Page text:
I'm reminded of the old electric ore cars that used a large resistor for speed control. I think the wire was just steel rod, but I'm not sure. Apparently they would glow red after awhile, obviously during the ascent out of the mine shaft. Eight hours on one charge, hauling ore all day long. Hmm, seems pretty decent, especially considering the primitive speed control method (like a slot car control, only on a much larger scale).
              I seldom do anything within the scope of logical reason and calculated cost/benefit, etc- I'm following my passion-

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              • #8
                OP, what's your application, if you don't mind sharing? I'm just curious now
                You never learn anything by doing it right.

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                • #9
                  While cleaning up the other day, I found my electric car project. This is the one man, three wheeled, laid back deathtrap that I'm hoping to be able to get to work and back in. It's still in test mode, so I don't want to rig up a full bore elecronic speed control just yet. Because it will be running full bore almost all the time I'm out on it, a simple resistor with a couple taps will do fine for the time being to give a soft start and somewhere to dump braking current. That's the idea anyway.

                  Ironic- due to the threat of flooding here, I have more important things to attend to, so I won't have time to worik on this again for awhile. But if I hadn't become motivated to do a major shop preparedness, I may not have gotten the urge to work on this again. As it stands now, it's in my kitchen- the only place in the house where there isn't any carpet. Usually you would put the project (bike or whatever) in either the dining room or the bedroom. Well, it's sort of in the kitchen/dining room. The bedroom is going to be filled with tools and such, and materials are going to reside in the hallway. I'll be living in the office for awhile.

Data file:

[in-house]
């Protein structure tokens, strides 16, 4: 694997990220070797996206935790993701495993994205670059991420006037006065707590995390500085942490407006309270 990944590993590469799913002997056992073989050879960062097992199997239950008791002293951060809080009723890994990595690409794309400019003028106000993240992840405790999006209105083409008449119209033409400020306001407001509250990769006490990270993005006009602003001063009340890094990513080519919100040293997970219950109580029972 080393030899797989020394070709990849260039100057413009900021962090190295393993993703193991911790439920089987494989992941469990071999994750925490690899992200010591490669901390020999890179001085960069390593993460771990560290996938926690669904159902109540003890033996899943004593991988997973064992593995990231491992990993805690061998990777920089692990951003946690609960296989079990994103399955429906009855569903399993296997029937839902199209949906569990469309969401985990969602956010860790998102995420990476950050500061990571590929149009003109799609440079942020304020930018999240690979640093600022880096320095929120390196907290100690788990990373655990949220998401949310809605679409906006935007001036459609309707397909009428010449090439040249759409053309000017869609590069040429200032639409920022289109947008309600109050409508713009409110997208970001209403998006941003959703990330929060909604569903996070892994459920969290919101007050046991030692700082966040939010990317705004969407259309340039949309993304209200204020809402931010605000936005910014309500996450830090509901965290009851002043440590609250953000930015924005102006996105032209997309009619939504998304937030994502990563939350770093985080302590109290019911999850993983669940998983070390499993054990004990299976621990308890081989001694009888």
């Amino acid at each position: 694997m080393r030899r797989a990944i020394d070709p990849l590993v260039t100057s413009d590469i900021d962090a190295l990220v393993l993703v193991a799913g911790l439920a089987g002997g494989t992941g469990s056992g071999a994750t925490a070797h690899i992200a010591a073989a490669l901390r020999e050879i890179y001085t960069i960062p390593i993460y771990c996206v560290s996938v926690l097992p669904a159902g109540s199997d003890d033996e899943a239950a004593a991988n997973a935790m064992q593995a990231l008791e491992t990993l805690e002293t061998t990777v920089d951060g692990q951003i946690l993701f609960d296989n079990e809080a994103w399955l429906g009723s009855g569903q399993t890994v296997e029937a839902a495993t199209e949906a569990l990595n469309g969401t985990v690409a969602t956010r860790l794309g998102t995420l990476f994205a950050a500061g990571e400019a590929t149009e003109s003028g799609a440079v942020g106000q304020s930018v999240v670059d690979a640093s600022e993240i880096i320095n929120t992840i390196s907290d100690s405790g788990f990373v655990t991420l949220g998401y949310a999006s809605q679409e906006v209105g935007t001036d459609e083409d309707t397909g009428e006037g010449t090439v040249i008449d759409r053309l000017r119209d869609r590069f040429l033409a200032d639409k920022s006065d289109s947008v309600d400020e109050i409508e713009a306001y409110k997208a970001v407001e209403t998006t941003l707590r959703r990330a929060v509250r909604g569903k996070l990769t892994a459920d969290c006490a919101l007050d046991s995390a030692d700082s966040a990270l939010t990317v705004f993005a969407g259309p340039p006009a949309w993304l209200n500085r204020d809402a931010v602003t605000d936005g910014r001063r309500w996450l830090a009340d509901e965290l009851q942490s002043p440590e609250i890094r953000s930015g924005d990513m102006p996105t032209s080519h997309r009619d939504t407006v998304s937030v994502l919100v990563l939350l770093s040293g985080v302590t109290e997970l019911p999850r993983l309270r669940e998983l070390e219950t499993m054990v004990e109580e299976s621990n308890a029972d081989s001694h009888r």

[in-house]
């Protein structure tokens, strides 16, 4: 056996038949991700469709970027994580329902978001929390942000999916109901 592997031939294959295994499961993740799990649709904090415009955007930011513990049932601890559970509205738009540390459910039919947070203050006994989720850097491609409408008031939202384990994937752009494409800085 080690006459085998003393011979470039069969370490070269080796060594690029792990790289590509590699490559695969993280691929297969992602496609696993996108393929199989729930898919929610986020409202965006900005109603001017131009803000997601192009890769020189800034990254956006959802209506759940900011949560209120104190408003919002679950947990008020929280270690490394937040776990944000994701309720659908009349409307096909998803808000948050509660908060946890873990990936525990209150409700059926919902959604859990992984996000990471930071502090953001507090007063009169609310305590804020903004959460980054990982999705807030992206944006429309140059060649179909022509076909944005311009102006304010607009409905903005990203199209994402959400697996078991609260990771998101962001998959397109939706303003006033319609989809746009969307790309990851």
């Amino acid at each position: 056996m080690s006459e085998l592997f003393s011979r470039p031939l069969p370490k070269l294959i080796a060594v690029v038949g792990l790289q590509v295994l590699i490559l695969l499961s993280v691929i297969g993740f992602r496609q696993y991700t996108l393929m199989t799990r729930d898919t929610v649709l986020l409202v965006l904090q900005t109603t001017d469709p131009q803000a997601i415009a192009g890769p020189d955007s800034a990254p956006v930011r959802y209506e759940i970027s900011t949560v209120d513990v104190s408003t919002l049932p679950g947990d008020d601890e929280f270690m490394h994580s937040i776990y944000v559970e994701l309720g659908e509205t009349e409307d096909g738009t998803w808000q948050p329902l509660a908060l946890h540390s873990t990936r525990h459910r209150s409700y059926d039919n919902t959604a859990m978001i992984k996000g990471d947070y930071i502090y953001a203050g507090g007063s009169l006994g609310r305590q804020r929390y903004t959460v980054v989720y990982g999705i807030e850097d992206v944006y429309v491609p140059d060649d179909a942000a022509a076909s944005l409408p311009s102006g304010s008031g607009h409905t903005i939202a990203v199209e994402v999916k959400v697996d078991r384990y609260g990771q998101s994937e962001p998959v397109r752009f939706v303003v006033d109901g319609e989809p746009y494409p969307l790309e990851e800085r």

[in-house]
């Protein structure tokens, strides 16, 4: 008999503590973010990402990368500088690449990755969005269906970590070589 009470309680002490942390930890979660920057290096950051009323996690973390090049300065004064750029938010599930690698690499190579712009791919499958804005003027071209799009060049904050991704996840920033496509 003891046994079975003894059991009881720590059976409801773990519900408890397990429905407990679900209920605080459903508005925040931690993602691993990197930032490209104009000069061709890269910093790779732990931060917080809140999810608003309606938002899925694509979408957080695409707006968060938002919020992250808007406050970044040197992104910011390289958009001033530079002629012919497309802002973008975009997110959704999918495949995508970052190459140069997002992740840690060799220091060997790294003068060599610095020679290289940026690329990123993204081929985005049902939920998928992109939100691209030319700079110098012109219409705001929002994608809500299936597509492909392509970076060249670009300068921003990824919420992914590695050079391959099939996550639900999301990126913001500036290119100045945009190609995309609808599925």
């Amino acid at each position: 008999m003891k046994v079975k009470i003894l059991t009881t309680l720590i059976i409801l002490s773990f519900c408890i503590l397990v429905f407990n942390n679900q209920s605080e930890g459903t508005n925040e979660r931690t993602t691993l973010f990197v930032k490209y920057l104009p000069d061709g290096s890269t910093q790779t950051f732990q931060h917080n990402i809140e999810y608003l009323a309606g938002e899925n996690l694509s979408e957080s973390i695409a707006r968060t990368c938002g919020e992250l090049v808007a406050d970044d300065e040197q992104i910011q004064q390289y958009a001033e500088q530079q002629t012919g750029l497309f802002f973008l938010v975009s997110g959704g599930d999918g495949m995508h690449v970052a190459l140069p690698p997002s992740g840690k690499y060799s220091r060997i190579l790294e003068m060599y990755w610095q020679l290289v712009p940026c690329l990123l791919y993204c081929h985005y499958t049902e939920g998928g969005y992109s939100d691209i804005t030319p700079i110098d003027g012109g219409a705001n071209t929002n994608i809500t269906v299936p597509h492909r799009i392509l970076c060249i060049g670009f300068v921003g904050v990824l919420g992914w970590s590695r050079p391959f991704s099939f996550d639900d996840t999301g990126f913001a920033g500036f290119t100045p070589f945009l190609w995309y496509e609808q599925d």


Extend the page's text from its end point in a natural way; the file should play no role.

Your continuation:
At any rate, the electric is back on the stove, if only on the back burner. I'll be riding it soon.
                  I seldom do anything within the scope of logical reason and calculated cost/benefit, etc- I'm following my passion-

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                  • #10
                    FWIW, I've been using 316 SS 0.6mm mig wire for heater elements for years now, with nary a prob
                    Just got my head together
                    now my body's falling apart

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                    • #11
                      Hi There,

                      How about Nichrome wire?

                      Good Luck!
                      -Blue Chips-
                      Webb

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                      • #12
                        Here is the "Resistivity" in Microhm-cm*
                        (for resistivity in ohms per circular mil ft.,multiply by 6.017 )
                        spec----at 68 deg------at 1200 F

                        301--------72----------116
                        302 -------72----------116
                        303--------72----------116
                        304--------70----------116
                        308--------72
                        309--------78-----------114.8
                        316--------74-----------116

                        403--------57-----------108.7
                        410--------57-----------108.7
                        414--------72
                        416--------57.0
                        420--------55.0
                        431--------65.0
                        440 (A,B,C)-60.0


                        Rich

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                        • #13
                          Thanks for the numbers, Rich. That's interesting. I don't think I've ever tested to find the difference in resistance with heating. From those numbers I can calculate to maybe cut only once and come up with the right range fairly quickly. Thanks again.
                          I seldom do anything within the scope of logical reason and calculated cost/benefit, etc- I'm following my passion-